Causes of eating disorders.
The recent research evidence pertaining to the development of these disorders, including sociocultural factors, family factors, negative affect, low self-esteem, and body dissatisfaction, are reviewed.
Restrained and unrestrained eating.
Nisbett's model of obesity implies that individual differences in relative deprivation within obese and normal weight groups should produce corresponding within-group differences in eating behavior, but consideration was given to the concept of "restraint" as an important behavioral mechanism affecting the expression of physiologically-based hungar.
Dieting and binging. A causal analysis.
Effects of the presence of others on food intake: a normative interpretation.
The authors review the effect of the presence of others on food intake in social facilitation studies and modeling studies, and attempts to reconcile these divergent literatures by reference to a model of inhibitory norms that govern eating.
Anxiety, restraint, and eating behavior.
The results indicated that although some individuals may eat more when anxious, there is little empirical support for the notion that eating serves to reduce anxiety, and the psychosomatic hypothesis of obesity had failed to find confirmation.
Effects of Exposure to Thin Media Images: Evidence of Self-Enhancement among Restrained Eaters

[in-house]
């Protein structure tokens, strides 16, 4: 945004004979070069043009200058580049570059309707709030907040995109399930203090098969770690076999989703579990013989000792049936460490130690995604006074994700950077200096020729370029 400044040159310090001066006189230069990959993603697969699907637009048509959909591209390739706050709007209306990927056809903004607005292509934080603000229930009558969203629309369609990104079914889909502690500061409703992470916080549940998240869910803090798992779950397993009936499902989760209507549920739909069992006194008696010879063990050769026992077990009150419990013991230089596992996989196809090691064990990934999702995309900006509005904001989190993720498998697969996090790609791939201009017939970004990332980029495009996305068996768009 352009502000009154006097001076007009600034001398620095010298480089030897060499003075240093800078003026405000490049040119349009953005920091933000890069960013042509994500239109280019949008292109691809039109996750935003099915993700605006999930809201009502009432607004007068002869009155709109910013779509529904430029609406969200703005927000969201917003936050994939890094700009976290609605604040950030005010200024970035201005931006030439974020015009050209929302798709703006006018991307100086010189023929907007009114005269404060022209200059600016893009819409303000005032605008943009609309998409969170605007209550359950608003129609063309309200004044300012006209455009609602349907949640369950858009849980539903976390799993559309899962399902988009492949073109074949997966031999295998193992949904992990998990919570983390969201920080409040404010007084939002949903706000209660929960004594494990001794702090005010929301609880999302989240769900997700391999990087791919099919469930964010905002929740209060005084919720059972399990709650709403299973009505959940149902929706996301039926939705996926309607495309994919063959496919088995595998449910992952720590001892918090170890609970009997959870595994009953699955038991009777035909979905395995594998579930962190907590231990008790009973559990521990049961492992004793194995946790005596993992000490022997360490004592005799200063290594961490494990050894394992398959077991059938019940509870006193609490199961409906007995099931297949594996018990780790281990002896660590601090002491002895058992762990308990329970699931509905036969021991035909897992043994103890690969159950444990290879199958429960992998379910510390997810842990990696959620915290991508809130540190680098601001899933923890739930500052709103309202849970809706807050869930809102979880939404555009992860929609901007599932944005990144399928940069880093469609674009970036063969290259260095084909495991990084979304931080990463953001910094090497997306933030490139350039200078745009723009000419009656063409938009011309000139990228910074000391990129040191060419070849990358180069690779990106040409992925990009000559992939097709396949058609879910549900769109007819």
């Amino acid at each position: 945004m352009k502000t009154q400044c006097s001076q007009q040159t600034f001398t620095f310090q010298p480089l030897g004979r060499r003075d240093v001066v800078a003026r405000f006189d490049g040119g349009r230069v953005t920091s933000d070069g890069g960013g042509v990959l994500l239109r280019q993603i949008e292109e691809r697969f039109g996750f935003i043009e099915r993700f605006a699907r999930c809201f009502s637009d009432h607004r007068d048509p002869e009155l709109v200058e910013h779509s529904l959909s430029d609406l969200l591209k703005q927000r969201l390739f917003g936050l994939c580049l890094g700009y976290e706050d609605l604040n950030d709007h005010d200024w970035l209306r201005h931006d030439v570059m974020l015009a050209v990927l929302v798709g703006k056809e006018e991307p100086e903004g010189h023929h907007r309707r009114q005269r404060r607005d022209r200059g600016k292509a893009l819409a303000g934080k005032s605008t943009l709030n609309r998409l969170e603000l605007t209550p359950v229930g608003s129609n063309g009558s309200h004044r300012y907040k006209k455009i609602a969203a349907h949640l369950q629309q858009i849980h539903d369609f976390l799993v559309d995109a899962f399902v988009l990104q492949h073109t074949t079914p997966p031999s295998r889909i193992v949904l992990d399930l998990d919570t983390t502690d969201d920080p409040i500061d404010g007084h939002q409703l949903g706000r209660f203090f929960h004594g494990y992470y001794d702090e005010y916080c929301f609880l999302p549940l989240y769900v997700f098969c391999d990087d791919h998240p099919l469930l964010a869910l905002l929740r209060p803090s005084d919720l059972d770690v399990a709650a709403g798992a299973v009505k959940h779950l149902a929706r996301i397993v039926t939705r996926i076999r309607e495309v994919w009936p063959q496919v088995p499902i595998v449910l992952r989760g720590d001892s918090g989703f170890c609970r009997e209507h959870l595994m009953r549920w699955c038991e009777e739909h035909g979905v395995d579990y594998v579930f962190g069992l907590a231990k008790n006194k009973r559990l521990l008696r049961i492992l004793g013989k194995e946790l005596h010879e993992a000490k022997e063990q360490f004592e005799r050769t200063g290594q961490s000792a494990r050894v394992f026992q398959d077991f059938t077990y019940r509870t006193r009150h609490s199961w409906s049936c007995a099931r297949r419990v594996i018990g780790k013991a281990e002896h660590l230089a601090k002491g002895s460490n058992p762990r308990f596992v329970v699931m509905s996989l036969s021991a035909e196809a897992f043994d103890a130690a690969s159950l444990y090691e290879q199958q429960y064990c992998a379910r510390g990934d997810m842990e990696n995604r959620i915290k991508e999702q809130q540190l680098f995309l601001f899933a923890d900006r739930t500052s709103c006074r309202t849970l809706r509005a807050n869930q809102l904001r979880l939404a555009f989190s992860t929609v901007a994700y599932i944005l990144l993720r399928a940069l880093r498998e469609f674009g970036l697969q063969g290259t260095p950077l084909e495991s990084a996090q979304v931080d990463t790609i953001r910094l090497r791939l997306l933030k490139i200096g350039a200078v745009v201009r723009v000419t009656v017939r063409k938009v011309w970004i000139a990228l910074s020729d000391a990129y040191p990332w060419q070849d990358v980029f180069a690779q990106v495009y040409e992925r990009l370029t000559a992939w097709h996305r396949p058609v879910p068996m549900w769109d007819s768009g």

The effects of viewing media-portrayed idealized body images on eating, self-esteem, body image, and mood among restrained and unrestrained eaters were examined. Study 1 found that restrained eaters…
A boundary model for the regulation of eating.
The (mis)measurement of restraint: an analysis of conceptual and psychometric issues.
- T. Heatherton, C. Herman, J. Polivy, G. King, S. Mcgree
- PsychologyJournal of Abnormal Psychology
- 1 February 1988
It is argued that alleged conceptual and psychometric deficiencies of the Restraint Scale are in most cases chimerical and that the Rest restraint Scale remains the most useful tool for examining behavioral and other dieter/nondieter differences.
The Effect of Pre-exposure to Food Cues on the Eating Behavior of Restrained and Unrestrained Eaters
It is suggested that restrained eaters are more sensitive and reactive to food cues than are unrestrained eaters.
Effects of physical threat and ego threat on eating behavior.
This pattern supports the proposition that physical fear differs from more general dysphoria in its effects on eating, perhaps because of the divergent effects of these two types of distress on eating control mechanisms, which in turn differ in restrained and unrestrained eaters.